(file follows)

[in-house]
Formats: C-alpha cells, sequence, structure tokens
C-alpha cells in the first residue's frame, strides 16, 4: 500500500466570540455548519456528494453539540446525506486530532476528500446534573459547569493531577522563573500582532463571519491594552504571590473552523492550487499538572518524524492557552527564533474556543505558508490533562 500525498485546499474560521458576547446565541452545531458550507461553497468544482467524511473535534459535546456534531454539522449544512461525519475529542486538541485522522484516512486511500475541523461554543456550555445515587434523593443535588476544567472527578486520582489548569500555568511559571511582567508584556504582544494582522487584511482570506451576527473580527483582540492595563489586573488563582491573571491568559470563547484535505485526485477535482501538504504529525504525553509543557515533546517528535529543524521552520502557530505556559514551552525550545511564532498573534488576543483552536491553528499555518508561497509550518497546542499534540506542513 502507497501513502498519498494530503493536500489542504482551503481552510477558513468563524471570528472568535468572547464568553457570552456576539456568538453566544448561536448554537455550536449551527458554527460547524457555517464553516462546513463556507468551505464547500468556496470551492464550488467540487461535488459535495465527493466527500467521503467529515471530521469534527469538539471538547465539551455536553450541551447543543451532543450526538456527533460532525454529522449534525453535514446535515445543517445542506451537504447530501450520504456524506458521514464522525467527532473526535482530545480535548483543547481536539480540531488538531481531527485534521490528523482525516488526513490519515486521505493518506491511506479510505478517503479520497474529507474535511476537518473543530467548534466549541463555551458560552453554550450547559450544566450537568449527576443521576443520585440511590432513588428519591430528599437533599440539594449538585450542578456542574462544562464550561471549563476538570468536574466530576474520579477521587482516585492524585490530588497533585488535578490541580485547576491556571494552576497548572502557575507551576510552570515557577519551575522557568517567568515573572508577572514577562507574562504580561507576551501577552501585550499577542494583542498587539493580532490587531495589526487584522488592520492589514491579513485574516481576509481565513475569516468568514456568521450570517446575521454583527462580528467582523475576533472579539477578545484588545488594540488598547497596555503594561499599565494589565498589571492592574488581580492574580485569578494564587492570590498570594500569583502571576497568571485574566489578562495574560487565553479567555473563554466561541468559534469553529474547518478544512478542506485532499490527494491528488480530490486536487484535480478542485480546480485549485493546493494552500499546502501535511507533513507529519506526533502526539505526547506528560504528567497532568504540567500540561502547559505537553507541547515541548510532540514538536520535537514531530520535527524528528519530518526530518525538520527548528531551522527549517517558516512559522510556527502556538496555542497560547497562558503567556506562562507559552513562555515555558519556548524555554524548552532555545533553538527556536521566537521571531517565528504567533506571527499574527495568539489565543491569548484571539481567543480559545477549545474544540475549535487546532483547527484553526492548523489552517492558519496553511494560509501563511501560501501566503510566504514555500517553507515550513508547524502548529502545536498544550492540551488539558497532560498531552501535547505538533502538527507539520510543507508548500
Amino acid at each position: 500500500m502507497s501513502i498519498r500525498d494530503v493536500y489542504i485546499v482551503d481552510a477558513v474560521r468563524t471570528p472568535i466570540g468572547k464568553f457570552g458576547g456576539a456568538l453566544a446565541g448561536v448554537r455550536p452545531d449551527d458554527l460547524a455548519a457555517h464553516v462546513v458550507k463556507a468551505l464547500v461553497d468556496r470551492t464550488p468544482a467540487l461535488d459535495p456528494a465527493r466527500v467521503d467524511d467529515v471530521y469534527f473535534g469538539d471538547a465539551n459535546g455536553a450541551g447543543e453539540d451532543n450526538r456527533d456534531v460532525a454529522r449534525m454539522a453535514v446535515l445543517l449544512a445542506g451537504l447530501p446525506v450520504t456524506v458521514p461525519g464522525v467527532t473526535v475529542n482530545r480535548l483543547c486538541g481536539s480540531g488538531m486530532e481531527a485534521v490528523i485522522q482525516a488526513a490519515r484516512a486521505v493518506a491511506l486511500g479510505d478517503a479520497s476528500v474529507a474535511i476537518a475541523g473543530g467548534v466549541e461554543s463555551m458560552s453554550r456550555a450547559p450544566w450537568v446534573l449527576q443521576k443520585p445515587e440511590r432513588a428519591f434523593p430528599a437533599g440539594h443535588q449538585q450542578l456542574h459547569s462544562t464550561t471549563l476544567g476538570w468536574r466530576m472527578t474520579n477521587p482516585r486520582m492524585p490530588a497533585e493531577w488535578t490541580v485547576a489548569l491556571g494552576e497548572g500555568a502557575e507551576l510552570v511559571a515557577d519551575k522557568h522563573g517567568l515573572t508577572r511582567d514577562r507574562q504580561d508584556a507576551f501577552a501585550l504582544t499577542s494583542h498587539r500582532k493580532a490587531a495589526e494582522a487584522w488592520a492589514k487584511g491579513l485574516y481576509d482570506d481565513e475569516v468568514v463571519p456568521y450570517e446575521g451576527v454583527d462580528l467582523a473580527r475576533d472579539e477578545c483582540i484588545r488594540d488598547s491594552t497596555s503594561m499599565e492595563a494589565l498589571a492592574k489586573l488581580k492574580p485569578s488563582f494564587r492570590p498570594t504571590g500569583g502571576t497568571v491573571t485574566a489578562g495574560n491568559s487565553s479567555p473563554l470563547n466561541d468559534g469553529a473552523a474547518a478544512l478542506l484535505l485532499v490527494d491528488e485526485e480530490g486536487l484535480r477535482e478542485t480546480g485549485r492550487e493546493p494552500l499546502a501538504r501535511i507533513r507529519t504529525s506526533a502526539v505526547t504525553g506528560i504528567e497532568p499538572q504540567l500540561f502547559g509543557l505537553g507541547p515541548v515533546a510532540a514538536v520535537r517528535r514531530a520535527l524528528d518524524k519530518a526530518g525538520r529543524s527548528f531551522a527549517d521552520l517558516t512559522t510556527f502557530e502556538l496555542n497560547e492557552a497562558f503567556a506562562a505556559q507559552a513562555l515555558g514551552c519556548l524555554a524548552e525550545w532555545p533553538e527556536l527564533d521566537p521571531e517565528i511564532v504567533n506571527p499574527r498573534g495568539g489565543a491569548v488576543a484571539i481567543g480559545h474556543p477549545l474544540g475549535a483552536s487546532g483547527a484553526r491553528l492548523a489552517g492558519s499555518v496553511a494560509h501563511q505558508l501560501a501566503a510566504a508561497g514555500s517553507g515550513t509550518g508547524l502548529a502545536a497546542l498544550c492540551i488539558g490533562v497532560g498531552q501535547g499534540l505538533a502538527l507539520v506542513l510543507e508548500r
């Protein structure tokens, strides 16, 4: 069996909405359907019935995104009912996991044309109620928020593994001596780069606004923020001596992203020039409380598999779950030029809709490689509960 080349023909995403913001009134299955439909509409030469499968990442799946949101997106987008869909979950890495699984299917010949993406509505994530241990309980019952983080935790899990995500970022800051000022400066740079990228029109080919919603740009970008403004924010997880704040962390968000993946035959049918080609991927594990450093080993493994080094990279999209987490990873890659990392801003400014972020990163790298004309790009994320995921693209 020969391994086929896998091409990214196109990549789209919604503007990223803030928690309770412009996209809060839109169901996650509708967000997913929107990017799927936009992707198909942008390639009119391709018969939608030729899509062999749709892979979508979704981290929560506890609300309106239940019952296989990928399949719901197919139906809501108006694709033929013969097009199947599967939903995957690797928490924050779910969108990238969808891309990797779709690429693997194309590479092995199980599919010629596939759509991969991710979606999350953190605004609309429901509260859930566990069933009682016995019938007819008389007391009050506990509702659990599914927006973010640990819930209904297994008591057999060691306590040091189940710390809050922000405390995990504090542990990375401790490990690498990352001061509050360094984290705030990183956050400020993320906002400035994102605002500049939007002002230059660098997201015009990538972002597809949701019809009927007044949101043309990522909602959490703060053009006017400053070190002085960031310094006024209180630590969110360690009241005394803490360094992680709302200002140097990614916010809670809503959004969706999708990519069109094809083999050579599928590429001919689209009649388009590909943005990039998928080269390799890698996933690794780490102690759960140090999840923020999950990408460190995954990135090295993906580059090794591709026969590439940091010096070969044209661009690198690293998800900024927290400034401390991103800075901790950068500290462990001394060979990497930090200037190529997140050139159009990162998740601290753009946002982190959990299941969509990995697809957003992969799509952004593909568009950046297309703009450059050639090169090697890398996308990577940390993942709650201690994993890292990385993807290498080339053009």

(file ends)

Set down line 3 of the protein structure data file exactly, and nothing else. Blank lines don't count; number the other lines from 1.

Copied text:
C-alpha cells in the first residue's frame, strides 16, 4: 500500500466570540455548519456528494453539540446525506486530532476528500446534573459547569493531577522563573500582532463571519491594552504571590473552523492550487499538572518524524492557552527564533474556543505558508490533562 500525498485546499474560521458576547446565541452545531458550507461553497468544482467524511473535534459535546456534531454539522449544512461525519475529542486538541485522522484516512486511500475541523461554543456550555445515587434523593443535588476544567472527578486520582489548569500555568511559571511582567508584556504582544494582522487584511482570506451576527473580527483582540492595563489586573488563582491573571491568559470563547484535505485526485477535482501538504504529525504525553509543557515533546517528535529543524521552520502557530505556559514551552525550545511564532498573534488576543483552536491553528499555518508561497509550518497546542499534540506542513 502507497501513502498519498494530503493536500489542504482551503481552510477558513468563524471570528472568535468572547464568553457570552456576539456568538453566544448561536448554537455550536449551527458554527460547524457555517464553516462546513463556507468551505464547500468556496470551492464550488467540487461535488459535495465527493466527500467521503467529515471530521469534527469538539471538547465539551455536553450541551447543543451532543450526538456527533460532525454529522449534525453535514446535515445543517445542506451537504447530501450520504456524506458521514464522525467527532473526535482530545480535548483543547481536539480540531488538531481531527485534521490528523482525516488526513490519515486521505493518506491511506479510505478517503479520497474529507474535511476537518473543530467548534466549541463555551458560552453554550450547559450544566450537568449527576443521576443520585440511590432513588428519591430528599437533599440539594449538585450542578456542574462544562464550561471549563476538570468536574466530576474520579477521587482516585492524585490530588497533585488535578490541580485547576491556571494552576497548572502557575507551576510552570515557577519551575522557568517567568515573572508577572514577562507574562504580561507576551501577552501585550499577542494583542498587539493580532490587531495589526487584522488592520492589514491579513485574516481576509481565513475569516468568514456568521450570517446575521454583527462580528467582523475576533472579539477578545484588545488594540488598547497596555503594561499599565494589565498589571492592574488581580492574580485569578494564587492570590498570594500569583502571576497568571485574566489578562495574560487565553479567555473563554466561541468559534469553529474547518478544512478542506485532499490527494491528488480530490486536487484535480478542485480546480485549485493546493494552500499546502501535511507533513507529519506526533502526539505526547506528560504528567497532568504540567500540561502547559505537553507541547515541548510532540514538536520535537514531530520535527524528528519530518526530518525538520527548528531551522527549517517558516512559522510556527502556538496555542497560547497562558503567556506562562507559552513562555515555558519556548524555554524548552532555545533553538527556536521566537521571531517565528504567533506571527499574527495568539489565543491569548484571539481567543480559545477549545474544540475549535487546532483547527484553526492548523489552517492558519496553511494560509501563511501560501501566503510566504514555500517553507515550513508547524502548529502545536498544550492540551488539558497532560498531552501535547505538533502538527507539520510543507508548500